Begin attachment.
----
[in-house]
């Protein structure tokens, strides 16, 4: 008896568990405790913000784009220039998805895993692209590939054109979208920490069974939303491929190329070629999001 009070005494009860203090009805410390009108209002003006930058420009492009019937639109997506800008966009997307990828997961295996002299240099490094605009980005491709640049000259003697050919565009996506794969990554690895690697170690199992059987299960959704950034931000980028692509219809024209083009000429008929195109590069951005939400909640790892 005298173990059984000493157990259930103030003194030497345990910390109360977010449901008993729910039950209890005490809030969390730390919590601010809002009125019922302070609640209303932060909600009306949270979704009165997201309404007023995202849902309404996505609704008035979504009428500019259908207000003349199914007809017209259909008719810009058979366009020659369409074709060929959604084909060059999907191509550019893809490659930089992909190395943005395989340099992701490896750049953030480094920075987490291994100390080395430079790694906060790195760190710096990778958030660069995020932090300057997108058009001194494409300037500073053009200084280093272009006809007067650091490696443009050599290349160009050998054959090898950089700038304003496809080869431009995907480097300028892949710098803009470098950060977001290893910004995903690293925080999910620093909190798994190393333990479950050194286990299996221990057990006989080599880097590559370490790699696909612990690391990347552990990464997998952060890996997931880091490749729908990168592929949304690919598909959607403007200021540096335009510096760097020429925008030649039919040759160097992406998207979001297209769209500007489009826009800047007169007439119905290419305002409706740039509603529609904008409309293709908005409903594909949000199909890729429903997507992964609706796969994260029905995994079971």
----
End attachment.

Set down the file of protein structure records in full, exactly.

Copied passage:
[in-house]
């Protein structure tokens, strides 16, 4: 008896568990405790913000784009220039998805895993692209590939054109979208920490069974939303491929190329070629999001 009070005494009860203090009805410390009108209002003006930058420009492009019937639109997506800008966009997307990828997961295996002299240099490094605009980005491709640049000259003697050919565009996506794969990554690895690697170690199992059987299960959704950034931000980028692509219809024209083009000429008929195109590069951005939400909640790892 005298173990059984000493157990259930103030003194030497345990910390109360977010449901008993729910039950209890005490809030969390730390919590601010809002009125019922302070609640209303932060909600009306949270979704009165997201309404007023995202849902309404996505609704008035979504009428500019259908207000003349199914007809017209259909008719810009058979366009020659369409074709060929959604084909060059999907191509550019893809490659930089992909190395943005395989340099992701490896750049953030480094920075987490291994100390080395430079790694906060790195760190710096990778958030660069995020932090300057997108058009001194494409300037500073053009200084280093272009006809007067650091490696443009050599290349160009050998054959090898950089700038304003496809080869431009995907480097300028892949710098803009470098950060977001290893910004995903690293925080999910620093909190798994190393333990479950050194286990299996221990057990006989080599880097590559370490790699696909612990690391990347552990990464997998952060890996997931880091490749729908990168592929949304690919598909959607403007200021540096335009510096760097020429925008030649039919040759160097992406998207979001297209769209500007489009826009800047007169007439119905290419305002409706740039509603529609904008409309293709908005409903594909949000199909890729429903997507992964609706796969994260029905995994079971």